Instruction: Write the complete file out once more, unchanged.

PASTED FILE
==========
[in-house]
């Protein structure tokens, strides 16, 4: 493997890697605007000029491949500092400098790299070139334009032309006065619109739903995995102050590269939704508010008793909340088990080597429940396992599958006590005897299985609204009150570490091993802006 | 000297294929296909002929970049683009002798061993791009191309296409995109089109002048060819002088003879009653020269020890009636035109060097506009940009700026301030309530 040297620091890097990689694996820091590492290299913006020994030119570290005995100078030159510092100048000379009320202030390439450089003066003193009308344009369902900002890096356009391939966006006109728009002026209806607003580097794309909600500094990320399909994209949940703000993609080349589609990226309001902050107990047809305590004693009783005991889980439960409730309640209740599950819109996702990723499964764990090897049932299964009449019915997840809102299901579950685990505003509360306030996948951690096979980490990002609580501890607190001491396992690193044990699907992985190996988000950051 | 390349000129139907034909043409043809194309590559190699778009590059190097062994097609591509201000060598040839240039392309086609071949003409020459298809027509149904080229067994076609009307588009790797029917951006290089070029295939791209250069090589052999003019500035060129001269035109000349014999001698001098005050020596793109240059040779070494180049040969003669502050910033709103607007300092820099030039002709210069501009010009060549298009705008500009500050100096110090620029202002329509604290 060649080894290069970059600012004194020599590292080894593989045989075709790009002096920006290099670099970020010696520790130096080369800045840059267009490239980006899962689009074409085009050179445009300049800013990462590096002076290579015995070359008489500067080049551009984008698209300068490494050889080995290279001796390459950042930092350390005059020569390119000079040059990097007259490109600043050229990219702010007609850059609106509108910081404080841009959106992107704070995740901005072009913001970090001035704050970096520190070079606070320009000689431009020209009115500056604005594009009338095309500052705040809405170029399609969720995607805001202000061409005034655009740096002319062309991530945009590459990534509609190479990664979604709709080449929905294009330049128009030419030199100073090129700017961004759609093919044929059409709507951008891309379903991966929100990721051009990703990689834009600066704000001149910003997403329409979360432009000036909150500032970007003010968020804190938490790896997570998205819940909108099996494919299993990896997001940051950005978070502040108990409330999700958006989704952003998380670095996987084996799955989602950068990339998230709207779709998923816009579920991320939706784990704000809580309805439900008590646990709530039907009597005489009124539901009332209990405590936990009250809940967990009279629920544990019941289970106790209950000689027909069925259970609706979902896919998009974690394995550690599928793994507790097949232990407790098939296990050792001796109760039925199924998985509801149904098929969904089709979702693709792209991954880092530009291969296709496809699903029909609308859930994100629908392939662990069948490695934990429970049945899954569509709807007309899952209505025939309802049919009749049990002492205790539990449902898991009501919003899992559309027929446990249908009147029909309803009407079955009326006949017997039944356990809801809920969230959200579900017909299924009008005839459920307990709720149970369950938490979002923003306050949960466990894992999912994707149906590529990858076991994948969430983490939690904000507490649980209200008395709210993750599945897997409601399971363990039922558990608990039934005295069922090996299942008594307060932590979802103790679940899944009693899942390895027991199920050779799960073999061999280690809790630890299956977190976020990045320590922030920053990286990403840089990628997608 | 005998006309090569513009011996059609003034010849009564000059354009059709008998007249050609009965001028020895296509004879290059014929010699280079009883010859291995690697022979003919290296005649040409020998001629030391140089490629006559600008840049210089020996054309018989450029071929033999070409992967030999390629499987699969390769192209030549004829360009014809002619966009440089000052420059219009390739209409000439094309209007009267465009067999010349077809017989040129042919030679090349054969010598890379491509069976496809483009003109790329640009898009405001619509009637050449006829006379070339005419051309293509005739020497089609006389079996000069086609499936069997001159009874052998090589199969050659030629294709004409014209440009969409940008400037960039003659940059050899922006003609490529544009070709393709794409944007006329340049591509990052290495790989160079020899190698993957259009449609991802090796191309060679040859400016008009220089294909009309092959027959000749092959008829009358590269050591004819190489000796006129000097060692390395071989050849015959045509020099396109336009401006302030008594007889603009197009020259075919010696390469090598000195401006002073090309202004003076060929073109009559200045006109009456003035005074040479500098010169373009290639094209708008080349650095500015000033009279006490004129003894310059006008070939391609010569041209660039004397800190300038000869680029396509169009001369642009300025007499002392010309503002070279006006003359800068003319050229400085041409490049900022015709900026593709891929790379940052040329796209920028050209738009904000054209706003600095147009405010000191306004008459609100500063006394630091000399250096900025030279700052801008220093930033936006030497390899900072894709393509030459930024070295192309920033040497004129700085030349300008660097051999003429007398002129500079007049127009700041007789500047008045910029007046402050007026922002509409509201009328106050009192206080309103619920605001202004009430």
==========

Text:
[in-house]
């Protein structure tokens, strides 16, 4: 493997890697605007000029491949500092400098790299070139334009032309006065619109739903995995102050590269939704508010008793909340088990080597429940396992599958006590005897299985609204009150570490091993802006 | 000297294929296909002929970049683009002798061993791009191309296409995109089109002048060819002088003879009653020269020890009636035109060097506009940009700026301030309530 040297620091890097990689694996820091590492290299913006020994030119570290005995100078030159510092100048000379009320202030390439450089003066003193009308344009369902900002890096356009391939966006006109728009002026209806607003580097794309909600500094990320399909994209949940703000993609080349589609990226309001902050107990047809305590004693009783005991889980439960409730309640209740599950819109996702990723499964764990090897049932299964009449019915997840809102299901579950685990505003509360306030996948951690096979980490990002609580501890607190001491396992690193044990699907992985190996988000950051 | 390349000129139907034909043409043809194309590559190699778009590059190097062994097609591509201000060598040839240039392309086609071949003409020459298809027509149904080229067994076609009307588009790797029917951006290089070029295939791209250069090589052999003019500035060129001269035109000349014999001698001098005050020596793109240059040779070494180049040969003669502050910033709103607007300092820099030039002709210069501009010009060549298009705008500009500050100096110090620029202002329509604290 060649080894290069970059600012004194020599590292080894593989045989075709790009002096920006290099670099970020010696520790130096080369800045840059267009490239980006899962689009074409085009050179445009300049800013990462590096002076290579015995070359008489500067080049551009984008698209300068490494050889080995290279001796390459950042930092350390005059020569390119000079040059990097007259490109600043050229990219702010007609850059609106509108910081404080841009959106992107704070995740901005072009913001970090001035704050970096520190070079606070320009000689431009020209009115500056604005594009009338095309500052705040809405170029399609969720995607805001202000061409005034655009740096002319062309991530945009590459990534509609190479990664979604709709080449929905294009330049128009030419030199100073090129700017961004759609093919044929059409709507951008891309379903991966929100990721051009990703990689834009600066704000001149910003997403329409979360432009000036909150500032970007003010968020804190938490790896997570998205819940909108099996494919299993990896997001940051950005978070502040108990409330999700958006989704952003998380670095996987084996799955989602950068990339998230709207779709998923816009579920991320939706784990704000809580309805439900008590646990709530039907009597005489009124539901009332209990405590936990009250809940967990009279629920544990019941289970106790209950000689027909069925259970609706979902896919998009974690394995550690599928793994507790097949232990407790098939296990050792001796109760039925199924998985509801149904098929969904089709979702693709792209991954880092530009291969296709496809699903029909609308859930994100629908392939662990069948490695934990429970049945899954569509709807007309899952209505025939309802049919009749049990002492205790539990449902898991009501919003899992559309027929446990249908009147029909309803009407079955009326006949017997039944356990809801809920969230959200579900017909299924009008005839459920307990709720149970369950938490979002923003306050949960466990894992999912994707149906590529990858076991994948969430983490939690904000507490649980209200008395709210993750599945897997409601399971363990039922558990608990039934005295069922090996299942008594307060932590979802103790679940899944009693899942390895027991199920050779799960073999061999280690809790630890299956977190976020990045320590922030920053990286990403840089990628997608 | 005998006309090569513009011996059609003034010849009564000059354009059709008998007249050609009965001028020895296509004879290059014929010699280079009883010859291995690697022979003919290296005649040409020998001629030391140089490629006559600008840049210089020996054309018989450029071929033999070409992967030999390629499987699969390769192209030549004829360009014809002619966009440089000052420059219009390739209409000439094309209007009267465009067999010349077809017989040129042919030679090349054969010598890379491509069976496809483009003109790329640009898009405001619509009637050449006829006379070339005419051309293509005739020497089609006389079996000069086609499936069997001159009874052998090589199969050659030629294709004409014209440009969409940008400037960039003659940059050899922006003609490529544009070709393709794409944007006329340049591509990052290495790989160079020899190698993957259009449609991802090796191309060679040859400016008009220089294909009309092959027959000749092959008829009358590269050591004819190489000796006129000097060692390395071989050849015959045509020099396109336009401006302030008594007889603009197009020259075919010696390469090598000195401006002073090309202004003076060929073109009559200045006109009456003035005074040479500098010169373009290639094209708008080349650095500015000033009279006490004129003894310059006008070939391609010569041209660039004397800190300038000869680029396509169009001369642009300025007499002392010309503002070279006006003359800068003319050229400085041409490049900022015709900026593709891929790379940052040329796209920028050209738009904000054209706003600095147009405010000191306004008459609100500063006394630091000399250096900025030279700052801008220093930033936006030497390899900072894709393509030459930024070295192309920033040497004129700085030349300008660097051999003429007398002129500079007049127009700041007789500047008045910029007046402050007026922002509409509201009328106050009192206080309103619920605001202004009430």